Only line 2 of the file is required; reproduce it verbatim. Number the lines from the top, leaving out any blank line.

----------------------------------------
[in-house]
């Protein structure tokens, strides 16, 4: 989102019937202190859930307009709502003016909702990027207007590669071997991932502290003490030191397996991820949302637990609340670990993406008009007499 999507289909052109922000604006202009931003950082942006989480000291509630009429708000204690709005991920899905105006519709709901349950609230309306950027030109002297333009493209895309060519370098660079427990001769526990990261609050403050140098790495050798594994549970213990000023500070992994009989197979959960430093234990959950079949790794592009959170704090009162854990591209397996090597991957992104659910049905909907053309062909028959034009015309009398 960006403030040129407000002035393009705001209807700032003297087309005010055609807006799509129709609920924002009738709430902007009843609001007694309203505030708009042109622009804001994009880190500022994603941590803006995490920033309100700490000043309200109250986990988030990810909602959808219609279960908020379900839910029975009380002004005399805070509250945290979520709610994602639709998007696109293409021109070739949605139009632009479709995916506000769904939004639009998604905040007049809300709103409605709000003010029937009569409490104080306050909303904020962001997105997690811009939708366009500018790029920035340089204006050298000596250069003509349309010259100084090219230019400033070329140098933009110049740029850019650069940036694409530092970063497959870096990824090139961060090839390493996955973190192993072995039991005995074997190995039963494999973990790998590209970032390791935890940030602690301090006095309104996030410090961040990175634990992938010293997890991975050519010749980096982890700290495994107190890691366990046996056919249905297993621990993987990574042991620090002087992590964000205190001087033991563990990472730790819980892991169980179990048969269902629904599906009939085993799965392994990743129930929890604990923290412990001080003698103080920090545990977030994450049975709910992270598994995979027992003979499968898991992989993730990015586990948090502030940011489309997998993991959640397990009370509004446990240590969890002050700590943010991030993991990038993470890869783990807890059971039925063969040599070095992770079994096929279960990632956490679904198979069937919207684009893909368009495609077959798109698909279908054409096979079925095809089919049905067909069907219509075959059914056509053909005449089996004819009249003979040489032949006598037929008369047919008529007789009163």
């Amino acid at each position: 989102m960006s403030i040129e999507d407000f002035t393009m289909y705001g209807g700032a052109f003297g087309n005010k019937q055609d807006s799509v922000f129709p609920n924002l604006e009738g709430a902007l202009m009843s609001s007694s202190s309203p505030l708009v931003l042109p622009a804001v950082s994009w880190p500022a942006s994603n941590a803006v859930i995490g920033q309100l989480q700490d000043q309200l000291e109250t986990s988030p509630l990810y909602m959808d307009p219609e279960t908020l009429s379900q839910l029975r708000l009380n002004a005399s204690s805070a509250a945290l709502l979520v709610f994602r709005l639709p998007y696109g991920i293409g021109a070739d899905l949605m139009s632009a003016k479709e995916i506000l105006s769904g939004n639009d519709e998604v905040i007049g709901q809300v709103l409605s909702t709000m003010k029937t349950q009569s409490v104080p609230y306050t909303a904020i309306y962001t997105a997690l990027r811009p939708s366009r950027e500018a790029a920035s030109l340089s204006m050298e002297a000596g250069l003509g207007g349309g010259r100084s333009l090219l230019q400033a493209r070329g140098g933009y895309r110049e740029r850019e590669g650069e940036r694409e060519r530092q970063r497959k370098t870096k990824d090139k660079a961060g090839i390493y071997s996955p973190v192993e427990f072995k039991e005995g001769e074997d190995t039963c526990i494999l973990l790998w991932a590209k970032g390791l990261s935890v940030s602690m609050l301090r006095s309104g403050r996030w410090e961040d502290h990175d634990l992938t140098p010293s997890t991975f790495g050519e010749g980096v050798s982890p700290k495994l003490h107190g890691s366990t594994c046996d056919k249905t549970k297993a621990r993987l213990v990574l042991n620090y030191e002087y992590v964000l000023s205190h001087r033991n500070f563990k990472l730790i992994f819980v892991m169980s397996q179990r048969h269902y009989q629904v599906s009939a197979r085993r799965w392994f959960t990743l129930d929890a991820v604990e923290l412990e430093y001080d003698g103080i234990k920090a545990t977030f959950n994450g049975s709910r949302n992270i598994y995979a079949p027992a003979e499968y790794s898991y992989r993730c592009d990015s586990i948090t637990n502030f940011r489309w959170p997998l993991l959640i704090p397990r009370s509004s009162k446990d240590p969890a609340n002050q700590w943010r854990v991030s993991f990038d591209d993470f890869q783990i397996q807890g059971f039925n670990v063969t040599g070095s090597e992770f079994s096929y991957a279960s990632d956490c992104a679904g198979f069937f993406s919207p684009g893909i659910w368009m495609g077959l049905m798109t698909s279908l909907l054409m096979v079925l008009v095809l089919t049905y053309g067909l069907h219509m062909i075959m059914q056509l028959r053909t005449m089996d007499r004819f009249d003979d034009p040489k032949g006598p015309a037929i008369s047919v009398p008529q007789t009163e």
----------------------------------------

């Protein structure tokens, strides 16, 4: 989102019937202190859930307009709502003016909702990027207007590669071997991932502290003490030191397996991820949302637990609340670990993406008009007499 999507289909052109922000604006202009931003950082942006989480000291509630009429708000204690709005991920899905105006519709709901349950609230309306950027030109002297333009493209895309060519370098660079427990001769526990990261609050403050140098790495050798594994549970213990000023500070992994009989197979959960430093234990959950079949790794592009959170704090009162854990591209397996090597991957992104659910049905909907053309062909028959034009015309009398 960006403030040129407000002035393009705001209807700032003297087309005010055609807006799509129709609920924002009738709430902007009843609001007694309203505030708009042109622009804001994009880190500022994603941590803006995490920033309100700490000043309200109250986990988030990810909602959808219609279960908020379900839910029975009380002004005399805070509250945290979520709610994602639709998007696109293409021109070739949605139009632009479709995916506000769904939004639009998604905040007049809300709103409605709000003010029937009569409490104080306050909303904020962001997105997690811009939708366009500018790029920035340089204006050298000596250069003509349309010259100084090219230019400033070329140098933009110049740029850019650069940036694409530092970063497959870096990824090139961060090839390493996955973190192993072995039991005995074997190995039963494999973990790998590209970032390791935890940030602690301090006095309104996030410090961040990175634990992938010293997890991975050519010749980096982890700290495994107190890691366990046996056919249905297993621990993987990574042991620090002087992590964000205190001087033991563990990472730790819980892991169980179990048969269902629904599906009939085993799965392994990743129930929890604990923290412990001080003698103080920090545990977030994450049975709910992270598994995979027992003979499968898991992989993730990015586990948090502030940011489309997998993991959640397990009370509004446990240590969890002050700590943010991030993991990038993470890869783990807890059971039925063969040599070095992770079994096929279960990632956490679904198979069937919207684009893909368009495609077959798109698909279908054409096979079925095809089919049905067909069907219509075959059914056509053909005449089996004819009249003979040489032949006598037929008369047919008529007789009163």